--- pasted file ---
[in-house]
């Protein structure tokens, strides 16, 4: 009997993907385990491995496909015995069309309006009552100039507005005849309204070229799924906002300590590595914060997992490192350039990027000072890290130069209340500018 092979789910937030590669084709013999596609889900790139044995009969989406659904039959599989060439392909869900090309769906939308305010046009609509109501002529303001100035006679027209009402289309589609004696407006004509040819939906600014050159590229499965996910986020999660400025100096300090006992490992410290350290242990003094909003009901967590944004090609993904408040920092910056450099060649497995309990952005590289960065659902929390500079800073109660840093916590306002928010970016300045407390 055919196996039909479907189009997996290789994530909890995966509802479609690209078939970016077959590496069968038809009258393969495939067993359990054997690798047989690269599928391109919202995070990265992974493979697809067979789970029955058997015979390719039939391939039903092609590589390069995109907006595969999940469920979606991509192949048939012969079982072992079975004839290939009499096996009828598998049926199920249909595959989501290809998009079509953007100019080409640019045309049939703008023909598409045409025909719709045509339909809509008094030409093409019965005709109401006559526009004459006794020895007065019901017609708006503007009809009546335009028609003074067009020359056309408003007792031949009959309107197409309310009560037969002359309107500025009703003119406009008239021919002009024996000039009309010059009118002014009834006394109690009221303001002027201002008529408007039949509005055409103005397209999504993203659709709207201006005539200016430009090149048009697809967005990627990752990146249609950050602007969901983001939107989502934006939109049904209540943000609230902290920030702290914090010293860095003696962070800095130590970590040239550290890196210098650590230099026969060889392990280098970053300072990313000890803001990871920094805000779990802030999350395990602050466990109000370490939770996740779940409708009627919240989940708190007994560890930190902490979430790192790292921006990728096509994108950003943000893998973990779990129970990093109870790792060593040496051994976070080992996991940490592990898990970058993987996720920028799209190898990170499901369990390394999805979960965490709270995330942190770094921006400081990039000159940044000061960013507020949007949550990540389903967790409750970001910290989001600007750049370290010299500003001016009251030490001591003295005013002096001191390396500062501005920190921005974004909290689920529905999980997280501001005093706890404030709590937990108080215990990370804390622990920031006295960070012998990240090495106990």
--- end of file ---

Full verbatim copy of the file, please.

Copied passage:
[in-house]
């Protein structure tokens, strides 16, 4: 009997993907385990491995496909015995069309309006009552100039507005005849309204070229799924906002300590590595914060997992490192350039990027000072890290130069209340500018 092979789910937030590669084709013999596609889900790139044995009969989406659904039959599989060439392909869900090309769906939308305010046009609509109501002529303001100035006679027209009402289309589609004696407006004509040819939906600014050159590229499965996910986020999660400025100096300090006992490992410290350290242990003094909003009901967590944004090609993904408040920092910056450099060649497995309990952005590289960065659902929390500079800073109660840093916590306002928010970016300045407390 055919196996039909479907189009997996290789994530909890995966509802479609690209078939970016077959590496069968038809009258393969495939067993359990054997690798047989690269599928391109919202995070990265992974493979697809067979789970029955058997015979390719039939391939039903092609590589390069995109907006595969999940469920979606991509192949048939012969079982072992079975004839290939009499096996009828598998049926199920249909595959989501290809998009079509953007100019080409640019045309049939703008023909598409045409025909719709045509339909809509008094030409093409019965005709109401006559526009004459006794020895007065019901017609708006503007009809009546335009028609003074067009020359056309408003007792031949009959309107197409309310009560037969002359309107500025009703003119406009008239021919002009024996000039009309010059009118002014009834006394109690009221303001002027201002008529408007039949509005055409103005397209999504993203659709709207201006005539200016430009090149048009697809967005990627990752990146249609950050602007969901983001939107989502934006939109049904209540943000609230902290920030702290914090010293860095003696962070800095130590970590040239550290890196210098650590230099026969060889392990280098970053300072990313000890803001990871920094805000779990802030999350395990602050466990109000370490939770996740779940409708009627919240989940708190007994560890930190902490979430790192790292921006990728096509994108950003943000893998973990779990129970990093109870790792060593040496051994976070080992996991940490592990898990970058993987996720920028799209190898990170499901369990390394999805979960965490709270995330942190770094921006400081990039000159940044000061960013507020949007949550990540389903967790409750970001910290989001600007750049370290010299500003001016009251030490001591003295005013002096001191390396500062501005920190921005974004909290689920529905999980997280501001005093706890404030709590937990108080215990990370804390622990920031006295960070012998990240090495106990």